There is a sense in which this question echoes the very cry of humanity down through the centuries: ‘do you care if we perish’?
It is the cry of suffering humanity, the cry of Job and Kafka, the cry of Martin Buber and the Jewish people, the cry of the countless millions of human beings who are crushed, oppressed, marginalized, dehumanized and excluded.
In our epistle reading from 2 Corinthians 6:4 the apostle Paul reminds us about the reality of suffering: ‘but as servants of God we commend ourselves in every way: through great endurance, in afflictions, hardships, calamities, beatings, imprisonments, tumults, labors, (…) hunger’.
In the book of Job we catch a glimpse of the creator God, who lives and breathes through the stormy mystery of the created order.
In our gospel reading, we encounter a God incarnated in the world, a God immersed in the storms of life, a God who will ultimately go to the place of death and abandonment, defeating its power, and giving us hope that the swirling seas and dark clouds of death and despair, will not have the final word….
But I want to take you back to the beginning of our gospel reading,
to verse 35 of Mark 4: ‘On that day, when evening had come, he said to them: “Let us go across to the other side”.
Going across to the other side always entails risk. It usually involves suffering.
If the disciples had remained in safety on the shore, if they hadn’t heeded the call of Christ, they would not have been engulfed by the storm. To cross to the other side is to suffer.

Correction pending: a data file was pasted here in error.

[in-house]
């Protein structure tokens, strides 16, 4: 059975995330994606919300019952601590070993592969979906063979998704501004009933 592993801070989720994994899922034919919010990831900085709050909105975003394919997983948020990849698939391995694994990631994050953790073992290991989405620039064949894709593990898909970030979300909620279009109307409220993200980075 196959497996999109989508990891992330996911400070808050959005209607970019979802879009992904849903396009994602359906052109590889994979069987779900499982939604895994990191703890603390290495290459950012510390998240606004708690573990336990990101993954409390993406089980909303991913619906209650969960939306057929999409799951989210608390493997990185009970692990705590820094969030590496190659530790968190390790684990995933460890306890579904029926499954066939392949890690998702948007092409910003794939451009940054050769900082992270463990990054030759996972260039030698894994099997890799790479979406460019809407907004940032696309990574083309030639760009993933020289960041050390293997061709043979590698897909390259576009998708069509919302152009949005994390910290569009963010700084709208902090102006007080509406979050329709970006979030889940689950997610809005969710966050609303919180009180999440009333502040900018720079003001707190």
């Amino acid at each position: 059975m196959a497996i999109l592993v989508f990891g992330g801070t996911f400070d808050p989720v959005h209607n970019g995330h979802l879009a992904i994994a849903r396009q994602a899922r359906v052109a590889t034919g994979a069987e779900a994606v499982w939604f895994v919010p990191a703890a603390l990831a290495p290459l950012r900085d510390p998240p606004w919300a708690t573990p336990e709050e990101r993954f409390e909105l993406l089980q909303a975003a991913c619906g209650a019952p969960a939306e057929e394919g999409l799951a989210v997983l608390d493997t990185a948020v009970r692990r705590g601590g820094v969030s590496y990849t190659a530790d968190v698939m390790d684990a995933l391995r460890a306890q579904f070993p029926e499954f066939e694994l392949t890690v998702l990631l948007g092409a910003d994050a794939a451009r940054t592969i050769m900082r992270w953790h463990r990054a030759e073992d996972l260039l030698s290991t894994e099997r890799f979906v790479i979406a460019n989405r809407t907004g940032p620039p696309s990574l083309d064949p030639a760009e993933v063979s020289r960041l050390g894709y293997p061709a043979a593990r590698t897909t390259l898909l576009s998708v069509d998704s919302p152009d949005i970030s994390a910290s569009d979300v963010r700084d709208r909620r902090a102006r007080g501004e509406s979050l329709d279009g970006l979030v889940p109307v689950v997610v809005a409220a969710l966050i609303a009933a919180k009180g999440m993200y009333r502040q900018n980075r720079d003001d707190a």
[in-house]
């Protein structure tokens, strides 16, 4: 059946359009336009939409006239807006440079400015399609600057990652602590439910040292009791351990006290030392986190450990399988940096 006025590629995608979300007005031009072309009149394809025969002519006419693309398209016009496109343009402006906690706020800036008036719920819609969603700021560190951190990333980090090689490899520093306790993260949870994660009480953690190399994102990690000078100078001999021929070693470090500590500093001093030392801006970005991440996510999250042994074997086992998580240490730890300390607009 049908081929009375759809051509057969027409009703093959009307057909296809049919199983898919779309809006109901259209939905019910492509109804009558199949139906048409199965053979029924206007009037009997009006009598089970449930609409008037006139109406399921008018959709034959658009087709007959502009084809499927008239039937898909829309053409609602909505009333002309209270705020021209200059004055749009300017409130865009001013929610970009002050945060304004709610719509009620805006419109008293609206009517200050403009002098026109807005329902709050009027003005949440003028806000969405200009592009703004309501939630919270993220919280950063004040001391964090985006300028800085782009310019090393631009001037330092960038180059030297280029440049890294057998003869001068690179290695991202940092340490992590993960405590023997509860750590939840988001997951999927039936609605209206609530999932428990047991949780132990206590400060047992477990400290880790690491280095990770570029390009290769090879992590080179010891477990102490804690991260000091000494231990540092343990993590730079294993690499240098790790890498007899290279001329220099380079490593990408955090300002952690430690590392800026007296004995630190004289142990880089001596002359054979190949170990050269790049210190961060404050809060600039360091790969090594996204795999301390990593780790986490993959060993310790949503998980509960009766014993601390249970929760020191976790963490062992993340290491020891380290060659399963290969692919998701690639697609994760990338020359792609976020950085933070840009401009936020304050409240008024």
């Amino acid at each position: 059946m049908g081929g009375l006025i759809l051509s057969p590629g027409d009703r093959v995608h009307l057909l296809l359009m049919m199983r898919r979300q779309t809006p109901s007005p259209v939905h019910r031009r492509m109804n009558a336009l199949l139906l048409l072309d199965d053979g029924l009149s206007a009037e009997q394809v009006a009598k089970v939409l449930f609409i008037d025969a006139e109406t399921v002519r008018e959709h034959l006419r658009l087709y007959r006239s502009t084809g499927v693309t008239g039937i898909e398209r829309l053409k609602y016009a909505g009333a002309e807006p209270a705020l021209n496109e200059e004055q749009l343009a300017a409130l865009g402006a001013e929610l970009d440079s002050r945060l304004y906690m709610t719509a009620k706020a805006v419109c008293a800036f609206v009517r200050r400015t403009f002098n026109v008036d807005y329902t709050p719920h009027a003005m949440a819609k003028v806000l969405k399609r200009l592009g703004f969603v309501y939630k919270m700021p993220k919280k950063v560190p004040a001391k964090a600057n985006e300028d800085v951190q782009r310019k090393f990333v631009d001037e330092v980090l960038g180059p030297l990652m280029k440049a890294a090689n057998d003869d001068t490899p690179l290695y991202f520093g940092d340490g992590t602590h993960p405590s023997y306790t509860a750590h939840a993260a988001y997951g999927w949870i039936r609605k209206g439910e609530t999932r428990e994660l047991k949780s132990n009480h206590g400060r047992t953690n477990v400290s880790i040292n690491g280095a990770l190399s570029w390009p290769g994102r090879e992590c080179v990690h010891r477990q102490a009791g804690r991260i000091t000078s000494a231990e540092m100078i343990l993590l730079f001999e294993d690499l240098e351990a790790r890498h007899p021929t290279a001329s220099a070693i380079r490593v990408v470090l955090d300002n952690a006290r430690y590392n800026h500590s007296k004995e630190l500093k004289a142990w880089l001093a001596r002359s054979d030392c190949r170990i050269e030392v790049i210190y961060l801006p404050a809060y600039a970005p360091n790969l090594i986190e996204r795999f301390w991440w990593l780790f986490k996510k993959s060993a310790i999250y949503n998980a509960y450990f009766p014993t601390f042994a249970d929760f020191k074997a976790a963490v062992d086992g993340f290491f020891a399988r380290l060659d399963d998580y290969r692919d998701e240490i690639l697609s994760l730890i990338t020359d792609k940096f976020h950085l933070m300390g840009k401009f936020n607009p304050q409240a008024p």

In birth, we cross from the security of the womb and are birthed into a world of suffering.
When the disciples were in the midst of the storm, and Christ is not only silent but asleep, I am sure that they must have wished that they had never left the shore.
But Christ always calls us to cross over to the other side.
To cross over to the other side of our comfort zones.
To cross over to the other side and embrace those who are different to us.
To cross over to the other side where we pray for those who oppress and torment us.
To cross over to the other side where we look for the face of God in those we would rather despise.
To cross over the other side and to love our enemies, and bless those who curse us.
To cross over to the other side, where we enter into the suffering of others…
We are called to follow in the footsteps of our Saviour, for we worship a God who crossed over to the other side.
And he is here with us now, wherever we find ourselves. He is with you in the storms of life, he is with you when the clouds of doubt and fear seem to engulf you, he is with you in the midst of all your unanswered questions, and he says to us the same words that he said to his disciples: ‘Peace, be still’. Peace, be still.
Wherever you find yourself on life’s journey, may you know the God of peace. May you know the healing power of his love, who breathes peace over the troubled waters of our lives, and calls us to himself.
God speaks in the whirlwind, he speaks in the storm. He speaks words of peace. May you know his peace this day.
May it be in the name of the Father, and of the Son and of the Holy Spirit, as it was in the beginning, in now, and ever shall be. Amen.